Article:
By Perseverance Javangwe
Given the spread of Covid-19, several groups have shown to be vulnerable to infection, among them the prison population.
The national lockdown initiated to prevent the spread of covid-19 has had tremendous effects on inmates across the country. According to Reverand Wilson Femayi Executive Director of Prison Outreach Support, the covid-19 has cut family ties bearing the brunt of loneliness and neglecting to prisoners.
“…we haven’t been doing much as far to respond the COVID-19 situation. The situation is not usual for inmates because before the lockdown prisoners were visited by their relatives and they would bring some food stuff to complement their diet but now unfortunately is no longer the case. No relatives are allowed to visit which means there is no food to complement their diet.
“From a social point of view, this has really affected their social life, they feel disconnected from their beloved ones. With some losing touch in terms of communication with their families and wives. We are also going to see more stress related problems or issues evidenced due to this social disconnection.
“We are currently working to find a way to intervene as it is clear that there is need to complement in supplying of necessary item to be used by prisoners. Items like face masks, sanitizer, soap etc,” said Rev Femayi.
Overcrowding, poor hygiene conditions and difficult access to medical services make prisons an environment conducive to the spread of Covid-19, with direct impact on prisoners, prison officers and the rest of the society.
“I visited Chikurubi Maximum Prison recently and I observed that there is need for us to find out how we can improve in our intervention to respond towards their social needs. We thank God that when I visited the prison I was very happy to see all the precautions being adhered to and I believe this is being implemented to all prisons around Zimbabwe. There is no confirmed cases in any prison that we were informed by the authorities yet,” he said.
From the outset, it is inevitable that the impact of the covid-19 pandemic will place prisoners globally at great risk. Rev Femayi said the pandemic will negatively affect the prison service’s mandate of correctional institution.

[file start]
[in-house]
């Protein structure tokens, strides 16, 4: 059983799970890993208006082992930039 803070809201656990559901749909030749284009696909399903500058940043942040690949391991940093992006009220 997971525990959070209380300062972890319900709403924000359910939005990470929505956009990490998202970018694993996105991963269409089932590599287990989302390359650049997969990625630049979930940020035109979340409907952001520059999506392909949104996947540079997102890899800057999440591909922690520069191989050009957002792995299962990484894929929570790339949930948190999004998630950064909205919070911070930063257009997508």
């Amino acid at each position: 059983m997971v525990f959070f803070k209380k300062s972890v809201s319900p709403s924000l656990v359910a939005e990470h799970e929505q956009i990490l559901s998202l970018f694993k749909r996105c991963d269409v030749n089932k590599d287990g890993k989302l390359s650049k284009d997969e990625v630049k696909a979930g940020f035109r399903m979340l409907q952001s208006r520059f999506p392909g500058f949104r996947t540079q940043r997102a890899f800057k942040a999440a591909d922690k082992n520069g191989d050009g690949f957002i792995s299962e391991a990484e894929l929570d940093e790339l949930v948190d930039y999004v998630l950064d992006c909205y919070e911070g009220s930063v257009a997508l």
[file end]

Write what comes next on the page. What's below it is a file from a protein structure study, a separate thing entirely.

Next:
“Currently this situation we are in came when people were not quite organized to quickly respond to its demands. We are at the moment working to adjust so as in all our programming issues of COVID is well look at to avoid any possibility of new infection. There they are screen before released from prison and we encourage the family members to ensure they are also safe for this disease.
The COVID-19 situation is definitely going to affect negatively especially for the Prison service in their mandate to be a correctional institution. Rehabilitation is possible when the Prison is open for the community and that instruction is no longer a possibility at the moment. Families’ reunion is affected. We are going to see more divorces happening Children becoming more vulnerable than ever,” he said.
Rev Femayi also gave recommendations on how Social Workers and other organisations can help prisons, “According to my observation of what’s on the ground there is a way Social workers can support Prisons during this lockdown period; 1)You need to organize yourself, come up with a structured programme which is in line with the COVID19 provisions, 2)You can work in partnership with an Organization already working in prisons and with prisoners, 3)Engage with the Prison authorities on institutional level, 4)You need to go there with one mind to serve humanity.
“Small group counseling will work best for them because what they want is someone from outside, who can give them a sight of how things are to ignite their hope of freedom. Raising support in items of the basic needs, they require, complementary food, soap, face masks, toiletries, socks, and fruits. Supplying of sanitizers for inmates to apply when interacting with each other.
“The Bible says, …remember those in Prison as if you are chained with them….my brothers and sisters here it’s not about remembering them that can change their lives while serving in prison but it is up to us Social workers, how much are we willing to be in chains with them. We are not righteous and we are all potential prisoners and we need to do anything we would expect to get from any one when we are in prison. That is my challenge to you. I don’t want to sound very spiritual but as social beings we have a part to play to help our brothers and sisters in Prison. Sadly some they are there undeservedly,” he said.
As Covid-19 cases continue to be recorded, identified vulnerabilities such as prisoners require specific focus.